Joshua Johnson @DFF_ Cog – Like I said above the three-cone is the decider. It is not the only thing that matters but paired with some quality athletic scores it can make a big the difference. I believe the three-cone really matters for those ”burner” types. With DBs it helps calculate how sticky they can be in coverage and how well they navigate through traffic while throttling downhill. With WRs it helps measure how quickly they can get in and out of breaks as well as if they can be deceptive enough to gain separation. With QBs in can really shed some light on elusiveness. It is kind of the same with RBs (as it is with QBs) but it can also speak to their vision, it is sort of like seeing and feeling things with your feet. With pass rushers, it can tell how well they are able to adjust on the fly to their secondary moves. If a TE can a sub-7 seven-second three-cone (especially one that is north on 240 pounds) I will drill about it for a long while.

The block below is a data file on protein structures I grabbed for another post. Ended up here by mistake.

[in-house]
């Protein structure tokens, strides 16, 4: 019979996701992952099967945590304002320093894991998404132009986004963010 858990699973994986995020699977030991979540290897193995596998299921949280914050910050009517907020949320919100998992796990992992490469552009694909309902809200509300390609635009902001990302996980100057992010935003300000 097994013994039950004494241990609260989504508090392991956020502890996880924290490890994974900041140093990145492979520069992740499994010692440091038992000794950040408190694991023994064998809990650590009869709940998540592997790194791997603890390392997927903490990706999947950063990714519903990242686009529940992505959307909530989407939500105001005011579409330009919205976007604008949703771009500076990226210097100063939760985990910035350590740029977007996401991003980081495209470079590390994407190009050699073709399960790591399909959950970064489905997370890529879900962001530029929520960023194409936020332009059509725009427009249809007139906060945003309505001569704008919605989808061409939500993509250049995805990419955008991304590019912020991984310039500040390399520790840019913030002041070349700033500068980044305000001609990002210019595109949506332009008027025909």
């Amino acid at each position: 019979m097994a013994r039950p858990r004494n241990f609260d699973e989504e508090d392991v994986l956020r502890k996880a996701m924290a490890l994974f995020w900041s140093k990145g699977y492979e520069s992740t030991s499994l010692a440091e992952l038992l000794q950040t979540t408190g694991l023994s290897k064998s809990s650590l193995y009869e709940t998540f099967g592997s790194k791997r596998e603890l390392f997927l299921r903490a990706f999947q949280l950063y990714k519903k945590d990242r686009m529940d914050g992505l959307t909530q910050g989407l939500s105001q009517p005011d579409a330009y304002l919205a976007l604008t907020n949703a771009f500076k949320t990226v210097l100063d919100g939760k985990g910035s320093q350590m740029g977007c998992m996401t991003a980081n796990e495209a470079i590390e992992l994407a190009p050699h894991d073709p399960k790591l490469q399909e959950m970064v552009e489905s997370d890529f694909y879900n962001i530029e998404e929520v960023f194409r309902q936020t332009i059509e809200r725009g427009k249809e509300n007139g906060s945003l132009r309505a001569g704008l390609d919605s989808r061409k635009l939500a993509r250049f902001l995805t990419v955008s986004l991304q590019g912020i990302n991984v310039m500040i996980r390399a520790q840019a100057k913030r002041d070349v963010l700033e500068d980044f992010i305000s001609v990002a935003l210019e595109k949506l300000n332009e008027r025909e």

Kyle Francis @FranchiseKF – I’m gonna kinda pivot from the asked question. I recently read a study conducted by a student at Cal-Berkeley. He examined QB, RB, and WR from 2000-2010 to determine whether the combine really mattered. In a gross simplification, he found that excelling in certain exercises led to both a higher likelihood of both being drafted at all and being drafted higher. For RBs, it seemed to be 40 times, 3-cone, and weight. If you’re big, agile, and fast then you’re gonna get paid – surprise! Good athletes get a chance in the league while bad ones rarely do. There isn’t a particular exercise that I personally value over others, but I do pay close attention to how much running backs weigh.

Scott Osterloh @FF_EvilEmpire – Josh and Franchise have the right idea… the three-cone and the shuttle drill are good indicators for agility, which usually translates to the NFL. One interesting measurement that has become in vogue to track for QBs is hand size, which has proven to correlate slightly to success (unless you’re Daunte Culpepper).